It took much longer than it should have, but Republican gubernatorial nominee Glenn Youngkin has unveiled a laundry list of policy ideas he promises to pursue if he wins the state’s top political job.
According to The Post’s Greg Schneider , the Youngkin plan rests on what used to be a Republican article of faith: tax cuts. Youngkin goes fairly big, proposing a “package of one-time tax cuts totaling some $1.8 billion and recurring tax cuts amounting to about $1.4 billion per year.”
Tucked inside Youngkin’s proposals are ideas that have been knocking around for decades in Republican and Democratic circles. And even one that took root in the Republican boogeyman state of California.
Top among the bipartisan oldies is Youngkin’s desire to repeal Virginia’s tax on groceries. Virginia is one of a handful of states  that taxes groceries, a policy the Center for Budget and Policy Priorities says has an “especially harmful impact on income and racial inequities since low-income families tend to spend a larger share of their income on groceries.”
Repealing the tax was an issue for former governor Doug Wilder  (D) too, which means Youngkin has put on the table a tax cut that progressives (and even Democratic gubernatorial nominee and former governor Terry McAuliffe) should not only agree with but also readily embrace.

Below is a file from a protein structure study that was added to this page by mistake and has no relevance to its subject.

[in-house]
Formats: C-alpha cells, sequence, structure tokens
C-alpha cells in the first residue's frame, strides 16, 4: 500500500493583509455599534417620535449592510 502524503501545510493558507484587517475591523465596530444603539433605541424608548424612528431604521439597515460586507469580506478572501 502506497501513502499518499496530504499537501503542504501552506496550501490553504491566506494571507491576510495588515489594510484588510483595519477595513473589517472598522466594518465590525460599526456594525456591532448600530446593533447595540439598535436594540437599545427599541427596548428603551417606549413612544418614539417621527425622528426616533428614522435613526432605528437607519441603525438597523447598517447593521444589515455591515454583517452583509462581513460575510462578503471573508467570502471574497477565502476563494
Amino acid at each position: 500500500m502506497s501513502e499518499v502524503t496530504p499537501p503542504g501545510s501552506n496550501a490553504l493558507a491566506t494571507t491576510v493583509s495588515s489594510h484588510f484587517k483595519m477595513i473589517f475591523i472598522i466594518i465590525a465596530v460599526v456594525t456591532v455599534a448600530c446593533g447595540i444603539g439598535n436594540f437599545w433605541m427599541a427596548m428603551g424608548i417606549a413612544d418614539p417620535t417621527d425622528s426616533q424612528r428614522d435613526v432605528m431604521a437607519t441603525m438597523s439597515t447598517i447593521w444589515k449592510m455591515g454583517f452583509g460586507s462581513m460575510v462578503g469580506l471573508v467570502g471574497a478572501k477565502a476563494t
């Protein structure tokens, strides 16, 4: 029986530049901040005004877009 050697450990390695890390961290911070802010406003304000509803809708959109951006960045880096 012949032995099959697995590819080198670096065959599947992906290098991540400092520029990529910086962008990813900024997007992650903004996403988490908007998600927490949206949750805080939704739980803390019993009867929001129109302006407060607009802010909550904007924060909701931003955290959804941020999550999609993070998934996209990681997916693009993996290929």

But more intriguing is Youngkin’s property tax roll back. As Schneider reported:
The Youngkin plan also calls for changes to the way localities handle personal property tax. Currently, if the assessment of a home goes up, a locality can easily keep its tax rate the same, meaning the homeowner pays more on the higher valuation. Youngkin would propose requiring that tax rates go down when assessments go up, unless voters in a locality approve otherwise.
There are a lot of moving parts here and even more history.
In a Facebook post , longtime Virginia political observer Bob Holsworth wrote that the property tax proposal is Youngkin’s “direct appeal to homeowners frustrated with rising assessments.”
And make no mistake: These are frustrated suburban homeowners who were once reliably Republican voters.
As Holsworth rightly noted, targeting a despised local tax is exactly what former governor Jim Gilmore (R) did with his pitch against the car tax in the 1997 gubernatorial election.